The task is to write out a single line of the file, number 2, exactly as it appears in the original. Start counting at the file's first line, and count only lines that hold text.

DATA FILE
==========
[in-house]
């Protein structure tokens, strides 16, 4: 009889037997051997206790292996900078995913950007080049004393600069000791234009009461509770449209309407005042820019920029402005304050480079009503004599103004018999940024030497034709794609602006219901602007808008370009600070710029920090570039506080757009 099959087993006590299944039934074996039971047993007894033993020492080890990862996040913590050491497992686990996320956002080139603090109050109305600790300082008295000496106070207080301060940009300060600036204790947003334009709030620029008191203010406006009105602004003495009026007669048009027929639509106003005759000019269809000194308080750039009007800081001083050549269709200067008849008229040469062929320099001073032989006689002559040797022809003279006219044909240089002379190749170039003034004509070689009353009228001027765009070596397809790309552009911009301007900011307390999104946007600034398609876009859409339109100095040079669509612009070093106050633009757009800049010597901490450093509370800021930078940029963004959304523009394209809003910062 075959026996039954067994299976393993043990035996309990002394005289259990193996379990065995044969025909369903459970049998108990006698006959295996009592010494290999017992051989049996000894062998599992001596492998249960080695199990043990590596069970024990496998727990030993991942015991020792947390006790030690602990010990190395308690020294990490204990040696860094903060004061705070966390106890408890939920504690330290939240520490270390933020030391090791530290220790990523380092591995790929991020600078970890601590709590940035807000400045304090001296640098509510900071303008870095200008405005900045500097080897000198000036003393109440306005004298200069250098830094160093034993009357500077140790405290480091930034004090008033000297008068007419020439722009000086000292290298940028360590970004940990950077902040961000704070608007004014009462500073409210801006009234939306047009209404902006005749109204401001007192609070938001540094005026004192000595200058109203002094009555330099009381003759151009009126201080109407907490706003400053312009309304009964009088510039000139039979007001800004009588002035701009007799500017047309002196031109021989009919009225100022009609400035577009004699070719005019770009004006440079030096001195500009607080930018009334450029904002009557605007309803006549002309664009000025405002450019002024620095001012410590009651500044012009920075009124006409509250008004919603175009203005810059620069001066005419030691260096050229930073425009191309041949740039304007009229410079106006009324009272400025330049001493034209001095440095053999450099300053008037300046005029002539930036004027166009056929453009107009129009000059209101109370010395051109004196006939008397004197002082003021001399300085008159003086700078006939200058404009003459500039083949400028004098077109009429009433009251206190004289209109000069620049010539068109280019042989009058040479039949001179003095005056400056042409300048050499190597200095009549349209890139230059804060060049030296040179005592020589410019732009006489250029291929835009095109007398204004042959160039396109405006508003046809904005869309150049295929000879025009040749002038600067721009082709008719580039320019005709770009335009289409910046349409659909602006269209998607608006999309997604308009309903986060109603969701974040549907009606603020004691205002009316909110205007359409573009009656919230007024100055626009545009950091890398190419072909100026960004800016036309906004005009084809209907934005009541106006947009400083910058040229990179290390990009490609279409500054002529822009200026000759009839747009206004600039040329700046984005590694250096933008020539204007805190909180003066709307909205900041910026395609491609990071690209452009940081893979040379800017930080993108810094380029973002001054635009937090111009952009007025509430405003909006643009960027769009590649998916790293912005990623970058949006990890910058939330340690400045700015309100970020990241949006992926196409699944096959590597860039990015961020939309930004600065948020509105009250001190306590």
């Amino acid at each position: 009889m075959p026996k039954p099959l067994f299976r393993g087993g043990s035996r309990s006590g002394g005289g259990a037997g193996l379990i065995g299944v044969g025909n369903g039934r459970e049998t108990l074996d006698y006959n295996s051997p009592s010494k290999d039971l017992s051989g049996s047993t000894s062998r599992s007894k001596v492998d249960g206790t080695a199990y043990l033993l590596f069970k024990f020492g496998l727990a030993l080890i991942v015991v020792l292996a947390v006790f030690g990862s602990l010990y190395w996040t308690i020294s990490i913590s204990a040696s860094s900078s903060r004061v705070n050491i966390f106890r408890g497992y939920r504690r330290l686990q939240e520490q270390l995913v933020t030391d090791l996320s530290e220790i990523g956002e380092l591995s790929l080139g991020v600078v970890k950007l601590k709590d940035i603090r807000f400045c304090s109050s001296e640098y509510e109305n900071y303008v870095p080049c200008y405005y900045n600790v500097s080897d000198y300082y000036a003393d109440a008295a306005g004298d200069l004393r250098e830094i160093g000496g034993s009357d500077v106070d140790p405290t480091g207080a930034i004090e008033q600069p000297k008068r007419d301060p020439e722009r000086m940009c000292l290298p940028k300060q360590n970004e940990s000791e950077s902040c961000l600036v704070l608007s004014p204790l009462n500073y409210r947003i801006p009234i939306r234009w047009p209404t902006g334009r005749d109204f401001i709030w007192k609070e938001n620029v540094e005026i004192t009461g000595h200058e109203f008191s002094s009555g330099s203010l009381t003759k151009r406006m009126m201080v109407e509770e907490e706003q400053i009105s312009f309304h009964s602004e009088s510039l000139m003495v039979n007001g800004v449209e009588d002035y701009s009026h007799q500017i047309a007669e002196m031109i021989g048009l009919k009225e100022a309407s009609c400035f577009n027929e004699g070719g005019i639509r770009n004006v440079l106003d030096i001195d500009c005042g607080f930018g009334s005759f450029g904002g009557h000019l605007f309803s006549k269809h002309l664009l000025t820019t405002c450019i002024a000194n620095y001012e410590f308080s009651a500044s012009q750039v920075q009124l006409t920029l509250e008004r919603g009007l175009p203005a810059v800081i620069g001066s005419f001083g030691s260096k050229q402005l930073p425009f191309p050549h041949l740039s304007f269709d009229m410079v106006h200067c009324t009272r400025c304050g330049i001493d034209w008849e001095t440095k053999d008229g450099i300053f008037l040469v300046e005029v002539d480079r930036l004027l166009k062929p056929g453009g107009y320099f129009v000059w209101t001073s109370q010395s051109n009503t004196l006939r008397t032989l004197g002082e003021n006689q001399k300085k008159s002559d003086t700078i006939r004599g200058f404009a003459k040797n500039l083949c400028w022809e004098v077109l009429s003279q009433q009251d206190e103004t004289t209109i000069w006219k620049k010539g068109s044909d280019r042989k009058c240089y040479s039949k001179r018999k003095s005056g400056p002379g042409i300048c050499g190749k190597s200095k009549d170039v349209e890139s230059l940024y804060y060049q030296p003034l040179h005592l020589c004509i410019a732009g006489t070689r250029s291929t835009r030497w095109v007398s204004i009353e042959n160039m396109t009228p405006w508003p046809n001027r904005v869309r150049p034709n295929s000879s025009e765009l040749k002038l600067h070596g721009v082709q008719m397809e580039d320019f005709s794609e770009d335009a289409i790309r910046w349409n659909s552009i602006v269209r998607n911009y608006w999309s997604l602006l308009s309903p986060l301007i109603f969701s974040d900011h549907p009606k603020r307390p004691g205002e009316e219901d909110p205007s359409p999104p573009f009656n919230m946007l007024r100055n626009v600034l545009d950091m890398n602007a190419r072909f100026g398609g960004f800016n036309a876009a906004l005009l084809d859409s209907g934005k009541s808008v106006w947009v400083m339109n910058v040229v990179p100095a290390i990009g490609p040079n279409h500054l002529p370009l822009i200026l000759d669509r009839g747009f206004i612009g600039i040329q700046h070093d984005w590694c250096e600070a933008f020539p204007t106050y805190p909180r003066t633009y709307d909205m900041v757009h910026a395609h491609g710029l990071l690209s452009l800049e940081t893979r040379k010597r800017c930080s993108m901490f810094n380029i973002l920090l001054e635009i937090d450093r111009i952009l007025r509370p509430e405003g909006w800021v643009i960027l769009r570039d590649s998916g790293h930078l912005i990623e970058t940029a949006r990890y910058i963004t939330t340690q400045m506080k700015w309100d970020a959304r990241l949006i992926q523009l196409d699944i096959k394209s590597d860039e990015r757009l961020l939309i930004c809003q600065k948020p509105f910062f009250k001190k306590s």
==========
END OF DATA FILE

């Protein structure tokens, strides 16, 4: 009889037997051997206790292996900078995913950007080049004393600069000791234009009461509770449209309407005042820019920029402005304050480079009503004599103004018999940024030497034709794609602006219901602007808008370009600070710029920090570039506080757009 099959087993006590299944039934074996039971047993007894033993020492080890990862996040913590050491497992686990996320956002080139603090109050109305600790300082008295000496106070207080301060940009300060600036204790947003334009709030620029008191203010406006009105602004003495009026007669048009027929639509106003005759000019269809000194308080750039009007800081001083050549269709200067008849008229040469062929320099001073032989006689002559040797022809003279006219044909240089002379190749170039003034004509070689009353009228001027765009070596397809790309552009911009301007900011307390999104946007600034398609876009859409339109100095040079669509612009070093106050633009757009800049010597901490450093509370800021930078940029963004959304523009394209809003910062 075959026996039954067994299976393993043990035996309990002394005289259990193996379990065995044969025909369903459970049998108990006698006959295996009592010494290999017992051989049996000894062998599992001596492998249960080695199990043990590596069970024990496998727990030993991942015991020792947390006790030690602990010990190395308690020294990490204990040696860094903060004061705070966390106890408890939920504690330290939240520490270390933020030391090791530290220790990523380092591995790929991020600078970890601590709590940035807000400045304090001296640098509510900071303008870095200008405005900045500097080897000198000036003393109440306005004298200069250098830094160093034993009357500077140790405290480091930034004090008033000297008068007419020439722009000086000292290298940028360590970004940990950077902040961000704070608007004014009462500073409210801006009234939306047009209404902006005749109204401001007192609070938001540094005026004192000595200058109203002094009555330099009381003759151009009126201080109407907490706003400053312009309304009964009088510039000139039979007001800004009588002035701009007799500017047309002196031109021989009919009225100022009609400035577009004699070719005019770009004006440079030096001195500009607080930018009334450029904002009557605007309803006549002309664009000025405002450019002024620095001012410590009651500044012009920075009124006409509250008004919603175009203005810059620069001066005419030691260096050229930073425009191309041949740039304007009229410079106006009324009272400025330049001493034209001095440095053999450099300053008037300046005029002539930036004027166009056929453009107009129009000059209101109370010395051109004196006939008397004197002082003021001399300085008159003086700078006939200058404009003459500039083949400028004098077109009429009433009251206190004289209109000069620049010539068109280019042989009058040479039949001179003095005056400056042409300048050499190597200095009549349209890139230059804060060049030296040179005592020589410019732009006489250029291929835009095109007398204004042959160039396109405006508003046809904005869309150049295929000879025009040749002038600067721009082709008719580039320019005709770009335009289409910046349409659909602006269209998607608006999309997604308009309903986060109603969701974040549907009606603020004691205002009316909110205007359409573009009656919230007024100055626009545009950091890398190419072909100026960004800016036309906004005009084809209907934005009541106006947009400083910058040229990179290390990009490609279409500054002529822009200026000759009839747009206004600039040329700046984005590694250096933008020539204007805190909180003066709307909205900041910026395609491609990071690209452009940081893979040379800017930080993108810094380029973002001054635009937090111009952009007025509430405003909006643009960027769009590649998916790293912005990623970058949006990890910058939330340690400045700015309100970020990241949006992926196409699944096959590597860039990015961020939309930004600065948020509105009250001190306590």